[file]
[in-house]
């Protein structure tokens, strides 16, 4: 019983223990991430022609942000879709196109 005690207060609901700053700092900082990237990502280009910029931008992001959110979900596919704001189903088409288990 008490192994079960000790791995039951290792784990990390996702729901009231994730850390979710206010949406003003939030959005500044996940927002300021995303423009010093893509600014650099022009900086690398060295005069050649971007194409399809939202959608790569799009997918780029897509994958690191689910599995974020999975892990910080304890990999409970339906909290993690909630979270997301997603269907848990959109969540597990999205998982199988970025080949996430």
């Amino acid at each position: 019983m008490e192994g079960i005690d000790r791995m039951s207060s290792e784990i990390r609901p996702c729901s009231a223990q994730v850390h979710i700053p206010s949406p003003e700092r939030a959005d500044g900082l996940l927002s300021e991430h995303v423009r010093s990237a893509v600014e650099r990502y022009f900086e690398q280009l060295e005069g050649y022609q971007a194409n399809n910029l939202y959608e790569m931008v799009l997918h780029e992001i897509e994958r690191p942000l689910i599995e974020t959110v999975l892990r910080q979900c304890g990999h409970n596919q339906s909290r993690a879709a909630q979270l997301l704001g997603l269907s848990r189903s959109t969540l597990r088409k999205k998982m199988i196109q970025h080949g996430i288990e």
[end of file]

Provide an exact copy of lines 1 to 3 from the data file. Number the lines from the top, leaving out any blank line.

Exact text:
[in-house]
């Protein structure tokens, strides 16, 4: 019983223990991430022609942000879709196109 005690207060609901700053700092900082990237990502280009910029931008992001959110979900596919704001189903088409288990 008490192994079960000790791995039951290792784990990390996702729901009231994730850390979710206010949406003003939030959005500044996940927002300021995303423009010093893509600014650099022009900086690398060295005069050649971007194409399809939202959608790569799009997918780029897509994958690191689910599995974020999975892990910080304890990999409970339906909290993690909630979270997301997603269907848990959109969540597990999205998982199988970025080949996430």
């Amino acid at each position: 019983m008490e192994g079960i005690d000790r791995m039951s207060s290792e784990i990390r609901p996702c729901s009231a223990q994730v850390h979710i700053p206010s949406p003003e700092r939030a959005d500044g900082l996940l927002s300021e991430h995303v423009r010093s990237a893509v600014e650099r990502y022009f900086e690398q280009l060295e005069g050649y022609q971007a194409n399809n910029l939202y959608e790569m931008v799009l997918h780029e992001i897509e994958r690191p942000l689910i599995e974020t959110v999975l892990r910080q979900c304890g990999h409970n596919q339906s909290r993690a879709a909630q979270l997301l704001g997603l269907s848990r189903s959109t969540l597990r088409k999205k998982m199988i196109q970025h080949g996430i288990e």